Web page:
Indian tycoon Vijay Mallya won permission to use £1.2 million ($1.65m) of frozen assets to fund his "eye-watering" living expenses and legal costs in his fight against criminal proceedings.
A coalition of 13 Indian banks are pursuing him over more than £1 billion ($1.36bn) in debts and he faces extradition to India on accusations of money laundering and fraud.
The UK's high court seized £3.2m of his assets from the sale of one of his properties in Cannes, France, to be used to cover legal fees.
Mr Mallya had applied to access £2.7m of the funds to pay for legal fees and living expenses, but Judge Nigel Barnett, sitting at London's Insolvency and Companies Court, has permitted him access to only £1.2m of the funds.
As part of his claim, Mr Mallya had requested £22,500 a month for his living expenses, which the banks’ legal team described as an “eye-watering” amount.
The respondent’s lawyer, Tony Beswetherick, said Mr Mallya should "cut his cloth" according to his means and told the court it “should not authorise unreasonable expenditure”.
“No breakdowns or other materials have been provided to justify the claim,” he said.
“Mr Mallya has not been forthcoming as to his assets and income and whether there are other sources from which he could fund the payments.
“On the evidence, there is no justification for depleting assets in the court's control.”
Mr Mallya, 65, is accused of defaulting on $1.3 billion in loans for his failing airline Kingfisher that closed in 2012.
He has allegedly refused to repay the loans despite having the money to do so.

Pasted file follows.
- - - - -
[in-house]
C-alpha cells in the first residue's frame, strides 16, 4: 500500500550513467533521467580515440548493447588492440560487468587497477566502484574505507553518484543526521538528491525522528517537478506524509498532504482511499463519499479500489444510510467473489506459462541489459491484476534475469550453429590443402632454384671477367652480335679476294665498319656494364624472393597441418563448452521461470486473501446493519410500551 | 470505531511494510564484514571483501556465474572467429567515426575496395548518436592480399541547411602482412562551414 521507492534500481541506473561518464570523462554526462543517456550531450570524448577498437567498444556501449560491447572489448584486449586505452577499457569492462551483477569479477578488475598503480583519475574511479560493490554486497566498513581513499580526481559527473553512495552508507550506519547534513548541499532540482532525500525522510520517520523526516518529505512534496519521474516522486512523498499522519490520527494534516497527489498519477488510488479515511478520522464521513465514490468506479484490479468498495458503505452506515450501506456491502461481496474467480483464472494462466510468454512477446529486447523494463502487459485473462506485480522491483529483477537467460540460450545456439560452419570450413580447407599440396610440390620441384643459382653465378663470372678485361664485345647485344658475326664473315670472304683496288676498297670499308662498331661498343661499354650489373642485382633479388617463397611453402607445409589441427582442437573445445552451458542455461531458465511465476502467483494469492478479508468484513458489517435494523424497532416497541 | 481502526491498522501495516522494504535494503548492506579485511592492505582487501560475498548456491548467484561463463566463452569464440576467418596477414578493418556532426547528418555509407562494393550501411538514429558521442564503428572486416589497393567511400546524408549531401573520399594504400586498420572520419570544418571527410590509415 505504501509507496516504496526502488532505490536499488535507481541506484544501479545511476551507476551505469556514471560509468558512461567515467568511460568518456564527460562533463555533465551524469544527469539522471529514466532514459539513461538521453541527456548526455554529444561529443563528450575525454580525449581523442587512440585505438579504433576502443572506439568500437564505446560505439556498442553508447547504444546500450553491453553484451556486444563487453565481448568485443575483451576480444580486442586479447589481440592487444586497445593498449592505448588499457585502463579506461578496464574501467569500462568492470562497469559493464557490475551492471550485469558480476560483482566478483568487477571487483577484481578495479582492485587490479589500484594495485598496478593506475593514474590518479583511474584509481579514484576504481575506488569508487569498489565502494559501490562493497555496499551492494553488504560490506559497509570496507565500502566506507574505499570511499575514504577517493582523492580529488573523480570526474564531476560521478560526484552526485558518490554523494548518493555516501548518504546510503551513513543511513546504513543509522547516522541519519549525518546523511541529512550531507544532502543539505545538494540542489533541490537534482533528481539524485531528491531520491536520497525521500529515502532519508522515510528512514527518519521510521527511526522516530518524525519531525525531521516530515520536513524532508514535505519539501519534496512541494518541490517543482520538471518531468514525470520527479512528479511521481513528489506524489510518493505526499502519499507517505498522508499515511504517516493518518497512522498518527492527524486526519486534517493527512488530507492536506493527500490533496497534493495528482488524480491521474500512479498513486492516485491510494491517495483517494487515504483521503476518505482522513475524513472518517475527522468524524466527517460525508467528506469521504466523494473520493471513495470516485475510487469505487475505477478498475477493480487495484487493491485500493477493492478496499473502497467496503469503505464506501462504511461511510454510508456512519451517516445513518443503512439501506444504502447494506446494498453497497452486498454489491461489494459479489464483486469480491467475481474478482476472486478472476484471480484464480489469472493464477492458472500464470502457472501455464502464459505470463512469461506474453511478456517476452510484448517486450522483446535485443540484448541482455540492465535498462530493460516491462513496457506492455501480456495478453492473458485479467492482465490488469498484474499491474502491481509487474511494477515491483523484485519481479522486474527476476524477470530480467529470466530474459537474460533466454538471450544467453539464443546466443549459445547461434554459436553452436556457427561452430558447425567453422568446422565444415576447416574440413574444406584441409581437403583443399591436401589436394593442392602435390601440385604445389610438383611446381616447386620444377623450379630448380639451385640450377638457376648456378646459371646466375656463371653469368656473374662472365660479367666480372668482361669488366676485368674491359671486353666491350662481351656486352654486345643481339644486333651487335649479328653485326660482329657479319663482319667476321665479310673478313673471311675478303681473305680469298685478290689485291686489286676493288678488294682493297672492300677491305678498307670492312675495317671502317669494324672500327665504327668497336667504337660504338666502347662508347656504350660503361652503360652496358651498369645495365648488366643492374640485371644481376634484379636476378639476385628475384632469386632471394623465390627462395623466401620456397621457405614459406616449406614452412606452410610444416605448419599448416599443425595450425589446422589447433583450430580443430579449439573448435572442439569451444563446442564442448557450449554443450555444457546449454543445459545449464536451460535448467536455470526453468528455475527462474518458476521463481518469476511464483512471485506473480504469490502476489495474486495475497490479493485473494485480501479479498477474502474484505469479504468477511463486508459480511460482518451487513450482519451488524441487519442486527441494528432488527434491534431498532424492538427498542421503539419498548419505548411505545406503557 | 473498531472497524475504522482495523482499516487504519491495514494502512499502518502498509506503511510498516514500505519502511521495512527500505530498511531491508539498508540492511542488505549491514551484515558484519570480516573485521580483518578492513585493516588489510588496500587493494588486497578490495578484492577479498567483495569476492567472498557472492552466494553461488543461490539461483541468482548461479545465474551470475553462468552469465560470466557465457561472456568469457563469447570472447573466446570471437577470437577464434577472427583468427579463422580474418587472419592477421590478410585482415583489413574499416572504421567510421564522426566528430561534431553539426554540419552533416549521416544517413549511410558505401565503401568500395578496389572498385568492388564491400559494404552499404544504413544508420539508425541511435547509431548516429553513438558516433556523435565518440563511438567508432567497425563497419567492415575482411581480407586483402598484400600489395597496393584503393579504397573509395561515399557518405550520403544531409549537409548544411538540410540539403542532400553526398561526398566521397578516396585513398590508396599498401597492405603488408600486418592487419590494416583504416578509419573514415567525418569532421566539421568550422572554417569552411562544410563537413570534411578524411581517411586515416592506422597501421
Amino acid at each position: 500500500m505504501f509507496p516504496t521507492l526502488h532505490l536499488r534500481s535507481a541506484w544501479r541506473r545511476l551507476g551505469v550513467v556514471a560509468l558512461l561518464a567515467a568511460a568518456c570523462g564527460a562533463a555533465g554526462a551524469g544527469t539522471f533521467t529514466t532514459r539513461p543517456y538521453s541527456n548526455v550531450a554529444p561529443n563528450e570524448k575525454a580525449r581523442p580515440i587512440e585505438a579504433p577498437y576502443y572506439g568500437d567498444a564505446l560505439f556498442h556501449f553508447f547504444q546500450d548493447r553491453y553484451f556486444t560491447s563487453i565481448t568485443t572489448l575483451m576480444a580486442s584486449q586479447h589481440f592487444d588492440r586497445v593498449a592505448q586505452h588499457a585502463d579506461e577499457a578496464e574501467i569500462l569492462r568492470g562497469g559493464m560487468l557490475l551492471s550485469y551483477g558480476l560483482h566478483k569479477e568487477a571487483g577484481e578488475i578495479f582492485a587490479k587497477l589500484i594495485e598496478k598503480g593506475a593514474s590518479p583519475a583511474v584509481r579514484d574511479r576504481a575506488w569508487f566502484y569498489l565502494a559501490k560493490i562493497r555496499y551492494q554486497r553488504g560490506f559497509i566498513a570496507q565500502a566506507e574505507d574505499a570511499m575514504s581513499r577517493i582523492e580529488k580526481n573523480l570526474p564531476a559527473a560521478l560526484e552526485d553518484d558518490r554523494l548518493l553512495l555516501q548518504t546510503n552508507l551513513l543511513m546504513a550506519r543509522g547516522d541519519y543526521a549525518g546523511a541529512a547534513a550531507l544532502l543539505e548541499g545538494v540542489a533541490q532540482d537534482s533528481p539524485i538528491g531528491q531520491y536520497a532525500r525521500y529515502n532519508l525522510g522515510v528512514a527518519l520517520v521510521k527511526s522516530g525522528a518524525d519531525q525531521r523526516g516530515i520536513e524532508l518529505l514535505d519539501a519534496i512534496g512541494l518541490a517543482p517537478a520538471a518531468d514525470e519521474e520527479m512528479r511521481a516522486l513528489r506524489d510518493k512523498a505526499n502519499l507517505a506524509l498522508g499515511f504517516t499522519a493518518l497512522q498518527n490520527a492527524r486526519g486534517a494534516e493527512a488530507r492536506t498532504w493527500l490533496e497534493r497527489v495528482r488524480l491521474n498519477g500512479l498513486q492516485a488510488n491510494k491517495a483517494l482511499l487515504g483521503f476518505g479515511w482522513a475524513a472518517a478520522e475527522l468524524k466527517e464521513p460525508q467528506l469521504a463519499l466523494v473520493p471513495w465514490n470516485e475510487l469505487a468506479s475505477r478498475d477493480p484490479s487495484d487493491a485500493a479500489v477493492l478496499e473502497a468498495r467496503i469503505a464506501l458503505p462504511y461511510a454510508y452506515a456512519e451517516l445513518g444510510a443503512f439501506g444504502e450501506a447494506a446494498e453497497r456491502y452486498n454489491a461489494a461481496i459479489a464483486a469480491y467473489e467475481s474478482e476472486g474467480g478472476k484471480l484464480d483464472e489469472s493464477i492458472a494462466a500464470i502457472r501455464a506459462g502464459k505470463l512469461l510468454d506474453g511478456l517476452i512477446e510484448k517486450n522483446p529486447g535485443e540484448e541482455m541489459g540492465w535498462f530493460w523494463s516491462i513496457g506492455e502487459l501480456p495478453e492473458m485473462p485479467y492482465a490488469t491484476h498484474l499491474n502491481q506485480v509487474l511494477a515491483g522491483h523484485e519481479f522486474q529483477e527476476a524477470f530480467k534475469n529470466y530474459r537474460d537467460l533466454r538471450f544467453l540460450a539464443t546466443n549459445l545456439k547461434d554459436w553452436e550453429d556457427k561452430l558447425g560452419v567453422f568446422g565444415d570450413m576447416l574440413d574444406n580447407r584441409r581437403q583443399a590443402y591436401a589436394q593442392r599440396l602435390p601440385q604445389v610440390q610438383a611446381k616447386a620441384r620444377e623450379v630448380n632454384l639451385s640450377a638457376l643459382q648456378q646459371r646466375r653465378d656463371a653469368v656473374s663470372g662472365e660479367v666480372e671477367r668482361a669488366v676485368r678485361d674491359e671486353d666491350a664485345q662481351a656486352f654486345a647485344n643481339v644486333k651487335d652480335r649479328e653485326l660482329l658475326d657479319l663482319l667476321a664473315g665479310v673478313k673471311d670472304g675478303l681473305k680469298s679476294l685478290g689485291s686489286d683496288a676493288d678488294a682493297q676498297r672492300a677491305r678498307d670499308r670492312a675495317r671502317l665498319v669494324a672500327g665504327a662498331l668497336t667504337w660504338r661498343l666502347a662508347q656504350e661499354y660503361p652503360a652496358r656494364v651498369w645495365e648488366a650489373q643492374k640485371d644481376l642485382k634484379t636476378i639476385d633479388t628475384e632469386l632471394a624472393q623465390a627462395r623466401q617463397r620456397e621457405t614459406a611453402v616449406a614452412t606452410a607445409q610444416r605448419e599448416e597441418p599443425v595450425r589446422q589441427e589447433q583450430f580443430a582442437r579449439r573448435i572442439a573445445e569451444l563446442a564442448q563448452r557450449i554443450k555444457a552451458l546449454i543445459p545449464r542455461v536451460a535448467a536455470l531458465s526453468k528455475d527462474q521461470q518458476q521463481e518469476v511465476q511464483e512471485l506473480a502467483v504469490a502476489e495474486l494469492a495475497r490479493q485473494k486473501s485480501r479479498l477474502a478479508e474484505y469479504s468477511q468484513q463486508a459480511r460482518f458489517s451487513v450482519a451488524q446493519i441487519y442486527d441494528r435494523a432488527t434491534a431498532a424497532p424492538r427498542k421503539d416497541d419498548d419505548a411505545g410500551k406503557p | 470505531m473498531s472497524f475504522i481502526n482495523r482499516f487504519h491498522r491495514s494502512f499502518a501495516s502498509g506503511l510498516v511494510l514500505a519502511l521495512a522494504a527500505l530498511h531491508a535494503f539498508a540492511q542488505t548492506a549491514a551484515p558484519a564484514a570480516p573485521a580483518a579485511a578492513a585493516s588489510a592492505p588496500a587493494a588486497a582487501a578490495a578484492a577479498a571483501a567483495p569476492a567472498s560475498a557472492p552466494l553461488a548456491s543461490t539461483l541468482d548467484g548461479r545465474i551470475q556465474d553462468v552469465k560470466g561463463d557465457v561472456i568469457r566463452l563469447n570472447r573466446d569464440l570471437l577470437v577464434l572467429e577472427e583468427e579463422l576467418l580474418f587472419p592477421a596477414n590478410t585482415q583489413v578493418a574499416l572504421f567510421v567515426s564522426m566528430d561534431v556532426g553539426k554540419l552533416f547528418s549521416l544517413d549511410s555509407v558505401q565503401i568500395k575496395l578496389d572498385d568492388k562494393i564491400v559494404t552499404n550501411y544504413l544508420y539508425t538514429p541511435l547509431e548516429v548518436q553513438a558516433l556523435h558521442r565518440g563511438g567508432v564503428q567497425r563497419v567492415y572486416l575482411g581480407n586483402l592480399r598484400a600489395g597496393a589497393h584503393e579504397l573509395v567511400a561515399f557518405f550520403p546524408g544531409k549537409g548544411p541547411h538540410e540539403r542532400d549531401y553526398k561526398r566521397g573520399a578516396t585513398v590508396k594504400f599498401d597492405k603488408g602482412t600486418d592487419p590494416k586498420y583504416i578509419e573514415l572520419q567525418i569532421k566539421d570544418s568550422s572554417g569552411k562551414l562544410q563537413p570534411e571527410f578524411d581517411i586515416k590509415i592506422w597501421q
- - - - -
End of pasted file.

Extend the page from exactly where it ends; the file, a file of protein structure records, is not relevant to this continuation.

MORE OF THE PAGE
The court previously heard that the former Formula One boss, the self-styled King of Good Times, was one of India’s wealthiest men and was described by a British judge as a “glamorous, flashy, famous, bejewelled, bodyguarded, ostensibly billionaire playboy”.
In the latest court hearing, Judge Barnett granted him access to less than half the held funds he requested and refused the rest of his application.
He permitted Mr Mallya to take £121,000 for six months of living expenses and said it would not be practical during the pandemic to force him to sell luxury items, such as the two boats and two cars, which are presently in storage, to fund himself.
“I am satisfied that the Court Funds Office Monies are the most appropriate source for payment of the transactions that have already been validated and I propose to order accordingly,” he said.
But he refused permission for a further £1.5m of the funds to be used to cover the cost of Mr Mallya’s other legal battles, including his failed extradition fight, his criminal proceedings in India and litigation with British drinks company Diageo.
Later this year the banks will be returning to the high court to seek a bankruptcy order after a debt judgment against him.
Mr Mallya set up Kingfisher airline in 2005 but fled to the UK in 2016 after being accused of misusing loans for the ailing business that was hit hard by the 2008 financial crash.
Money from the loans was pumped into a vanity project, his racing team Force India, and a corporate jet, according to court documents.
He has denied wrongdoing and blames the global financial crisis for the collapse of his business empire.